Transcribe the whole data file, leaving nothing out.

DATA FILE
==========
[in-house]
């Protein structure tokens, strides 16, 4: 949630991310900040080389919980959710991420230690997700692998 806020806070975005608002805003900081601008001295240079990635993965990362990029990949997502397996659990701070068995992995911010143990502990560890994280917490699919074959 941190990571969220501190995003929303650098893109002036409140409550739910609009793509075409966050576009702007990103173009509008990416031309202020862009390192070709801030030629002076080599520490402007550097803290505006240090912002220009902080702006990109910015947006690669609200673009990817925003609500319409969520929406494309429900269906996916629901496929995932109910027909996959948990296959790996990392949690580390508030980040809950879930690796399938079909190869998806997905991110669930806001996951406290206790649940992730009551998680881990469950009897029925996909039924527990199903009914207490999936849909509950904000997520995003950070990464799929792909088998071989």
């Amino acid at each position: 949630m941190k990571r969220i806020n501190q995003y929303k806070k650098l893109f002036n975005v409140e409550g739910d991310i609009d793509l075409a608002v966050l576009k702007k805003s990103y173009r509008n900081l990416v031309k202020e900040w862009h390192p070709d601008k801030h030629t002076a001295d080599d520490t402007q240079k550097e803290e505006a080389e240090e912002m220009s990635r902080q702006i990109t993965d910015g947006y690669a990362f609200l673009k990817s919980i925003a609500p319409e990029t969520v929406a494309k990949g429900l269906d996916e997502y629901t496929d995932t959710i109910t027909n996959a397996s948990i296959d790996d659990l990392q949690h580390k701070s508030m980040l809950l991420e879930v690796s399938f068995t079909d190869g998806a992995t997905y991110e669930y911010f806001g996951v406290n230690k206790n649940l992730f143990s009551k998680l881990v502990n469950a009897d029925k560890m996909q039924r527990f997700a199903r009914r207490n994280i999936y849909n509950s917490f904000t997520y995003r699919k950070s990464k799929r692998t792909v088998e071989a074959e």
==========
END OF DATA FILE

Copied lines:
[in-house]
């Protein structure tokens, strides 16, 4: 949630991310900040080389919980959710991420230690997700692998 806020806070975005608002805003900081601008001295240079990635993965990362990029990949997502397996659990701070068995992995911010143990502990560890994280917490699919074959 941190990571969220501190995003929303650098893109002036409140409550739910609009793509075409966050576009702007990103173009509008990416031309202020862009390192070709801030030629002076080599520490402007550097803290505006240090912002220009902080702006990109910015947006690669609200673009990817925003609500319409969520929406494309429900269906996916629901496929995932109910027909996959948990296959790996990392949690580390508030980040809950879930690796399938079909190869998806997905991110669930806001996951406290206790649940992730009551998680881990469950009897029925996909039924527990199903009914207490999936849909509950904000997520995003950070990464799929792909088998071989």
């Amino acid at each position: 949630m941190k990571r969220i806020n501190q995003y929303k806070k650098l893109f002036n975005v409140e409550g739910d991310i609009d793509l075409a608002v966050l576009k702007k805003s990103y173009r509008n900081l990416v031309k202020e900040w862009h390192p070709d601008k801030h030629t002076a001295d080599d520490t402007q240079k550097e803290e505006a080389e240090e912002m220009s990635r902080q702006i990109t993965d910015g947006y690669a990362f609200l673009k990817s919980i925003a609500p319409e990029t969520v929406a494309k990949g429900l269906d996916e997502y629901t496929d995932t959710i109910t027909n996959a397996s948990i296959d790996d659990l990392q949690h580390k701070s508030m980040l809950l991420e879930v690796s399938f068995t079909d190869g998806a992995t997905y991110e669930y911010f806001g996951v406290n230690k206790n649940l992730f143990s009551k998680l881990v502990n469950a009897d029925k560890m996909q039924r527990f997700a199903r009914r207490n994280i999936y849909n509950s917490f904000t997520y995003r699919k950070s990464k799929r692998t792909v088998e071989a074959e």